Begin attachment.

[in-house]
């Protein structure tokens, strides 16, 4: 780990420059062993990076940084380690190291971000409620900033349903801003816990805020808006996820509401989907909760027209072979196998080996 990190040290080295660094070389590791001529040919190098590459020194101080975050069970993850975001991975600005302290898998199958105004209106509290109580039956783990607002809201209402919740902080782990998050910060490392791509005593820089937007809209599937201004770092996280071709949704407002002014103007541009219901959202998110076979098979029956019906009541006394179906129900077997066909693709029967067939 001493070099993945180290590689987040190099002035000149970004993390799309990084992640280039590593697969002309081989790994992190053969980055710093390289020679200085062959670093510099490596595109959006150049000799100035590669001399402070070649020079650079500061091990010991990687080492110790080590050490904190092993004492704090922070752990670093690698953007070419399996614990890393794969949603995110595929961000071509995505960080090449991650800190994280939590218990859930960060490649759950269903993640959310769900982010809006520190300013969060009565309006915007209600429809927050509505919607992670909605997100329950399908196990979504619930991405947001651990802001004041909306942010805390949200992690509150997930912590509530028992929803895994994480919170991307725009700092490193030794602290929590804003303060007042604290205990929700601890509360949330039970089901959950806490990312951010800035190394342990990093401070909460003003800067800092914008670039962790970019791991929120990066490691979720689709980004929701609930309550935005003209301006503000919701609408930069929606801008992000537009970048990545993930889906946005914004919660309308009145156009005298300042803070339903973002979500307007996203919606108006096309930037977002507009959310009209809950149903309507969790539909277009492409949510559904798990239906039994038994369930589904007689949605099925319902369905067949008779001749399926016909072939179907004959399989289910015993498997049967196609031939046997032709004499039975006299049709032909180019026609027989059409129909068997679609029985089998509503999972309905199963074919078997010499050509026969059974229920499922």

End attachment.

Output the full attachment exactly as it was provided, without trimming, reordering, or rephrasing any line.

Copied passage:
[in-house]
């Protein structure tokens, strides 16, 4: 780990420059062993990076940084380690190291971000409620900033349903801003816990805020808006996820509401989907909760027209072979196998080996 990190040290080295660094070389590791001529040919190098590459020194101080975050069970993850975001991975600005302290898998199958105004209106509290109580039956783990607002809201209402919740902080782990998050910060490392791509005593820089937007809209599937201004770092996280071709949704407002002014103007541009219901959202998110076979098979029956019906009541006394179906129900077997066909693709029967067939 001493070099993945180290590689987040190099002035000149970004993390799309990084992640280039590593697969002309081989790994992190053969980055710093390289020679200085062959670093510099490596595109959006150049000799100035590669001399402070070649020079650079500061091990010991990687080492110790080590050490904190092993004492704090922070752990670093690698953007070419399996614990890393794969949603995110595929961000071509995505960080090449991650800190994280939590218990859930960060490649759950269903993640959310769900982010809006520190300013969060009565309006915007209600429809927050509505919607992670909605997100329950399908196990979504619930991405947001651990802001004041909306942010805390949200992690509150997930912590509530028992929803895994994480919170991307725009700092490193030794602290929590804003303060007042604290205990929700601890509360949330039970089901959950806490990312951010800035190394342990990093401070909460003003800067800092914008670039962790970019791991929120990066490691979720689709980004929701609930309550935005003209301006503000919701609408930069929606801008992000537009970048990545993930889906946005914004919660309308009145156009005298300042803070339903973002979500307007996203919606108006096309930037977002507009959310009209809950149903309507969790539909277009492409949510559904798990239906039994038994369930589904007689949605099925319902369905067949008779001749399926016909072939179907004959399989289910015993498997049967196609031939046997032709004499039975006299049709032909180019026609027989059409129909068997679609029985089998509503999972309905199963074919078997010499050509026969059974229920499922």